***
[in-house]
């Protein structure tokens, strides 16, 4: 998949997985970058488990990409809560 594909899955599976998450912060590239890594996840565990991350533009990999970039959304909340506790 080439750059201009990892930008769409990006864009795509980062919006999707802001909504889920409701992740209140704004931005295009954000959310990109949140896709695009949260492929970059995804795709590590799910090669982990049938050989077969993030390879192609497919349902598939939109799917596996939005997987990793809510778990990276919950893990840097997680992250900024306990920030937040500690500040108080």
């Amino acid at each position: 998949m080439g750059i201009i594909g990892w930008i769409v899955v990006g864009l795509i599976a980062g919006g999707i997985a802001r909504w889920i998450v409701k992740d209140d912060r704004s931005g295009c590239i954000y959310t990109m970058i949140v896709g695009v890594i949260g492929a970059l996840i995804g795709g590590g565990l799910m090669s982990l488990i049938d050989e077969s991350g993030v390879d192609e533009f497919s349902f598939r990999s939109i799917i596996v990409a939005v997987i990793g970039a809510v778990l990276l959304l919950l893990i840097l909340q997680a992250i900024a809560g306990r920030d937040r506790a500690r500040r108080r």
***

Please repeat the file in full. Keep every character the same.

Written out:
[in-house]
């Protein structure tokens, strides 16, 4: 998949997985970058488990990409809560 594909899955599976998450912060590239890594996840565990991350533009990999970039959304909340506790 080439750059201009990892930008769409990006864009795509980062919006999707802001909504889920409701992740209140704004931005295009954000959310990109949140896709695009949260492929970059995804795709590590799910090669982990049938050989077969993030390879192609497919349902598939939109799917596996939005997987990793809510778990990276919950893990840097997680992250900024306990920030937040500690500040108080």
């Amino acid at each position: 998949m080439g750059i201009i594909g990892w930008i769409v899955v990006g864009l795509i599976a980062g919006g999707i997985a802001r909504w889920i998450v409701k992740d209140d912060r704004s931005g295009c590239i954000y959310t990109m970058i949140v896709g695009v890594i949260g492929a970059l996840i995804g795709g590590g565990l799910m090669s982990l488990i049938d050989e077969s991350g993030v390879d192609e533009f497919s349902f598939r990999s939109i799917i596996v990409a939005v997987i990793g970039a809510v778990l990276l959304l919950l893990i840097l909340q997680a992250i900024a809560g306990r920030d937040r506790a500690r500040r108080r």